“I am very grateful for Bob Bishop’s support in this race, and I salute all the hard work he’s done over the past several months to voice important local economic and agricultural concerns that we share,” Faso said. “Bob’s endorsement is a meaningful one, and I look forward to his friendship and counsel both as a candidate and as a member of Congress. “
Bishop had come under scrutiny from his now-former primary opponent Andrew Heaney in recent weeks over ballot signatures. Heaney and Bishop were scheduled to appear in court to resolve the litigation this Friday. Heaney’s campaign issues a statement later Tuesday responding to Bishop’s departure.
“Now voters will have a clear choice between John Faso, a 30 year lawyer-lobbyist and failed Albany politician versus Andrew Heaney a political outsider and conservative small businessman who wants to change the corrupt culture in Washington, DC.,” Heaney said.
Bishop’s decision narrows the Republican field in the 19th Congressional District to two candidates ahead of the primary – Faso and Heaney. Former Gubernatorial candidate Zephyr Teachout will compete against Livingston Deputy Town Supervisor Will Yandik on the Democratic side.
The primary will be held June 28.
May 6th - 3:49 pm
Representatives from the campaigns of both Bob Bishop and Andrew Heaney will appear in Poughkeepsie court next Friday to resolve a dispute over ballot signatures from the Bishop campaign, a source knowledgeable of the situation confirmed.
The Heaney campaign has filed litigation over the signatures, alleging they are fraudulent. Ahead of that court date, the Bishop campaign says they will try to validate as many of their signatures as possible.
The Bishop campaign confirmed Thursday that they have hired an attorney ahead of the court date. They say they were given notice of the litigation last week.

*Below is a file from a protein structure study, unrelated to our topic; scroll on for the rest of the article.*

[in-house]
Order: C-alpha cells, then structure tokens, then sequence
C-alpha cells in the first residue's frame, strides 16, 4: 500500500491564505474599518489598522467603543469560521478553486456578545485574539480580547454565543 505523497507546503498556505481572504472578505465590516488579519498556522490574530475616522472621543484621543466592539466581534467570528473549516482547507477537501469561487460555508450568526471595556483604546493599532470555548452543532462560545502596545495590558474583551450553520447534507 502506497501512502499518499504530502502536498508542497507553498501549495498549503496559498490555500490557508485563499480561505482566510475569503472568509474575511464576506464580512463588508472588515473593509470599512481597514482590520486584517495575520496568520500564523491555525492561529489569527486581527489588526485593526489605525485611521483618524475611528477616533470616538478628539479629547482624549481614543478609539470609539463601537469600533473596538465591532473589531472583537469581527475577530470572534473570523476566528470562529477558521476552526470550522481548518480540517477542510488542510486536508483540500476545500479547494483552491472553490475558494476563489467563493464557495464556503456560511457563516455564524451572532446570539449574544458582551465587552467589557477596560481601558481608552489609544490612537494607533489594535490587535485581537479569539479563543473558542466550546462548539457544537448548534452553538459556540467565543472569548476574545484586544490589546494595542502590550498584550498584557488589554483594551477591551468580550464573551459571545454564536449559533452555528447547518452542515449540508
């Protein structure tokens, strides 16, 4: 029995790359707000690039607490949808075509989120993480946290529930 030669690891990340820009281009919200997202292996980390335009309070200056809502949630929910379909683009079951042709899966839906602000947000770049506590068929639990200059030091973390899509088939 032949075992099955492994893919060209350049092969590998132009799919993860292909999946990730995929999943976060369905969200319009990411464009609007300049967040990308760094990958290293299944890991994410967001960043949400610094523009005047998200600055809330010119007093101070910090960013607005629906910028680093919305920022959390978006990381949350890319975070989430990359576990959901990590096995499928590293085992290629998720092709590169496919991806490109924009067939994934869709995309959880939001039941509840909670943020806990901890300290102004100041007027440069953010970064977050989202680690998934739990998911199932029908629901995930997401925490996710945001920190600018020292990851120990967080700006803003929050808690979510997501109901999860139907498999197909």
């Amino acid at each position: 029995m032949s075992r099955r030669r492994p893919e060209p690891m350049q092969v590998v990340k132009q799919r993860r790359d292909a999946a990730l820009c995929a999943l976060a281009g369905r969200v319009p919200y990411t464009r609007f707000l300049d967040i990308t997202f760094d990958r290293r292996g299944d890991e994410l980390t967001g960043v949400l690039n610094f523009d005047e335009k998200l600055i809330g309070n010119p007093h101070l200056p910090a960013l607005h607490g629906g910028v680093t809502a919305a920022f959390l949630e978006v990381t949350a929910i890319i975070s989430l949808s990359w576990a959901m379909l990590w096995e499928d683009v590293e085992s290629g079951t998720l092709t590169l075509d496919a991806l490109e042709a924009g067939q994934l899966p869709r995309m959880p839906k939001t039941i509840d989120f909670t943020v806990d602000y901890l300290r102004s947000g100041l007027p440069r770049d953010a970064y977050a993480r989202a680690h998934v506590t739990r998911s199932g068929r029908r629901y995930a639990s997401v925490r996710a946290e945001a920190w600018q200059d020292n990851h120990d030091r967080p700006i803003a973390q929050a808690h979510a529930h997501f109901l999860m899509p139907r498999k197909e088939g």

“We are confident that this effort by Mr. Heaney’s insider consultants and his high paid lawyers will fail just as it did at the Board of Elections,” the Bishop campaign said in a statement.
Heaney’s campaign had previously appealed to the Board of Elections to invalidate Bishop’s signatures, but that appeal was thrown out.
Bishop collected 1,900 signatures for the ballot ahead of the deadline last month, with more than 1,300 declared valid by the Board of Elections. If the court rules in favor of the Heaney campaign, Bishop will not appear on the ballot, bringing the Republican primary in the 19th Congressional District down to two candidates.
May 6th - 11:35 am
The congressional campaign of Republican John Faso is receiving a boost from Larry Kudlow, the former Wall Street banker-turned-CNBC host who is respected economist and pundit within GOP circles.
The Faso campaign has released a fundraising email signed by Kudlow, which tout’s Faso’s bonafides as a budget hawk and fiscal watchdog.
“John Faso will champion tax reforms to let Americans keep more of what they earn. He will also vote to change counterproductive business tax rules to bring trillions of U.S. dollars and millions of jobs back to this country. That will help guarantee America’s position as the world center of capital and investment for years to come,” Kudlow wrote in the email. “He won’t forget the Main Street economy either: John supports cutting taxes and regulations that adversely impact small business employment.”